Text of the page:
Mr. Hively also underscored the need for oncology practices to grow and collaborate to share risk effectively. “By expanding and collaborating, larger practices can better manage and spread risk across more extensive patient populations, making them better equipped to handle the uncertainties associated with expensive treatments and rapidly evolving treatment protocols,” he commented.
Mr. Rahman acknowledged that the implementation of value-based care arrangements is heavily influenced by market dynamics, payer mix, and the overall health ecosystem. Despite the challenges that come with managing multiple value-based–care arrangements, he stressed the importance of embracing these models to stay competitive in the market and provide the best possible care for patients. “The key to success is to adapt to the market by working with payers to implement various models, including episodic, bundle payments; sub-cap arrangements; as well as Oncology Care Model and Enhancing Oncology Model plans,” he said.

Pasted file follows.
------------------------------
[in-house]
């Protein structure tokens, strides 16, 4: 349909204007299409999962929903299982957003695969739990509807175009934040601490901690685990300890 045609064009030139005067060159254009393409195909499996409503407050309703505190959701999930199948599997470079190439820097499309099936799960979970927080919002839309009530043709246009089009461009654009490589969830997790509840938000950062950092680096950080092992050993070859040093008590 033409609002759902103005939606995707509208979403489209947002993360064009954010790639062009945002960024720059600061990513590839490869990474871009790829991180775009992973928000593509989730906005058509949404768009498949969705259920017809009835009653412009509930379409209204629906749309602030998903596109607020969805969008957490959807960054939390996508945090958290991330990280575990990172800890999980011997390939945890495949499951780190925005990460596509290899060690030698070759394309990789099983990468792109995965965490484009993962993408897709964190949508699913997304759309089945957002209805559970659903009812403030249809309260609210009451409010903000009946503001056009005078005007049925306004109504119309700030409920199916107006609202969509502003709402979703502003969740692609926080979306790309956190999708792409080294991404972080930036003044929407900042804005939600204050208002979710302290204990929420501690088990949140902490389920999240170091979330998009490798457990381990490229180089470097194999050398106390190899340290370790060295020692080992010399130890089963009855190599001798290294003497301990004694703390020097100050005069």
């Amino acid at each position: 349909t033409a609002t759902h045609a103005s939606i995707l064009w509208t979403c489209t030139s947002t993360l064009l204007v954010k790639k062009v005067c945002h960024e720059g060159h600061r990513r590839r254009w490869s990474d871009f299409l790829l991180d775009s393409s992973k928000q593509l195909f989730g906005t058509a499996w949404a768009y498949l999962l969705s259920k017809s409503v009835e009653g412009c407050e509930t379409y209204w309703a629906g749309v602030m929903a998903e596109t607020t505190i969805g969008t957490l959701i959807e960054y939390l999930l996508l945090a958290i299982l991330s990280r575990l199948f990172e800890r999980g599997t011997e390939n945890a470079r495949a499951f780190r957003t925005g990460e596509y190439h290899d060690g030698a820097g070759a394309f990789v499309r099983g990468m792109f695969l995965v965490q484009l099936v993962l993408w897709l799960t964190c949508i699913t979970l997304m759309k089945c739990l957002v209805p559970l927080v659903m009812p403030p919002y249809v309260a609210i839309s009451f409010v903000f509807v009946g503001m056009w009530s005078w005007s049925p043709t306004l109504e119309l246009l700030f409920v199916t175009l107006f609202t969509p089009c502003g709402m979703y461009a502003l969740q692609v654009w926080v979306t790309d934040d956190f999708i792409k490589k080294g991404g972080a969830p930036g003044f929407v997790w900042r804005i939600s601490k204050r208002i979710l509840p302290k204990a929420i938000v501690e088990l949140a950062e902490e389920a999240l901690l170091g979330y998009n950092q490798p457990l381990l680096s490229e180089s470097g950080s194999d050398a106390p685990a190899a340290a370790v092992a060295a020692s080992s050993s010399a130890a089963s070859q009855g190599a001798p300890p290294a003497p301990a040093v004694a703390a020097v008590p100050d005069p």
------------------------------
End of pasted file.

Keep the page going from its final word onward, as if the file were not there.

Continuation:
Evolution and Innovation in Oncology Practices
According to Dr. Blau, implementing value-based–care models requires a significant cultural shift within the practice, involving not just physicians but also staff and the technologic infrastructure. Dr. Blau shared her experience with the development of value-based enterprise arrangements with local health systems, emphasizing the need for collaboration and learning from others within the Quality Cancer Care Alliance Network.